Donald Trump tells TODAY's Savannah Guthrie and Matt Lauer if he were president, he'd react to the Brussels attacks by being "very, very tough on the borders" and by using torture of suspects if necessary to try to obtain vital information.
"Brussels is a total mess,'' the GOP front-runner said in a live phone interview Tuesday. "They're just a city that used to be one of the finest and one of the most beautiful and one of the safest cities in the world, and now it's a catastrophic, very dangerous city where the police have very little control."
Blasts rocked the check-in zone of Brussels Airport and the Belgian capital's subway early Tuesday, killing dozens of people and injuring scores. According to sources, at least one and possibly multiple "suicide bombers" were involved in the attacks.
The attacks came just days after a raid in Brussels captured Europe's most wanted man, Salah Abdeslam, who is suspected of plotting the Paris terror attacks. If Trump were president and Abdeslam was a suspect in U.S. custody, he said he would use any technique necessary to extract information from him about any other potential attacks.
"Frankly, the waterboarding, if it was up to me, and if we changed the laws or had the laws, waterboarding would be fine,'' Trump said. "If they could expand the laws, I would do a lot more than waterboarding. You have to get the information from these people.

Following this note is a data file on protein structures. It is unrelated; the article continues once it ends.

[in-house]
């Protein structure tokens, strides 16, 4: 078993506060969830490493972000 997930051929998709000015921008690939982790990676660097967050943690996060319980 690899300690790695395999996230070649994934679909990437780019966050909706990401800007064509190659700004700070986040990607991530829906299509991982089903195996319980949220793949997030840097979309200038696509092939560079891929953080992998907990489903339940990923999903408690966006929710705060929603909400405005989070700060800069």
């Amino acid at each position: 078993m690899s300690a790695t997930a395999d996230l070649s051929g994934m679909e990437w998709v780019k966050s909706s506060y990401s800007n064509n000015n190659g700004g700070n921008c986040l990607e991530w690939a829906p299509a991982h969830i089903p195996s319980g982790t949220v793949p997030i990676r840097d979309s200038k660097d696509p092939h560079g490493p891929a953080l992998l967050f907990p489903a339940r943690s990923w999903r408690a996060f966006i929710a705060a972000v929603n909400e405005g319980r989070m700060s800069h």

Trump added that he believes torture would be effective in obtaining information in a case like this, whereas experts are divided on whether it produces positive or false information.
"I am in the camp where you have to get the information and you have to get it rapidly,'' Trump said.
Trump attributed the turbulence in Brussels to the effects of immigration from the Middle East.
"Belgium is no longer Belgium,'' he said. "Belgium is a horror show right now. This all happened because frankly there's no assimilation. They are not assimilating for whatever reason. They don't want laws that we have, they want Sharia Law, and you say to yourself, at what point, how much of this do you take?
"What we're doing is we're allowing thousands and thousands of these people into our country, and we're going to have nothing but problems, as sure as you're sitting there."
In a phone interview on TODAY Tuesday, Democratic front-runner Hillary Clinton said closing the U.S. borders is "unrealistic" in the wake of the attack. She also opposed using any type of torture methods in trying to obtain information from suspects, saying military leaders have stated that it's not effective.
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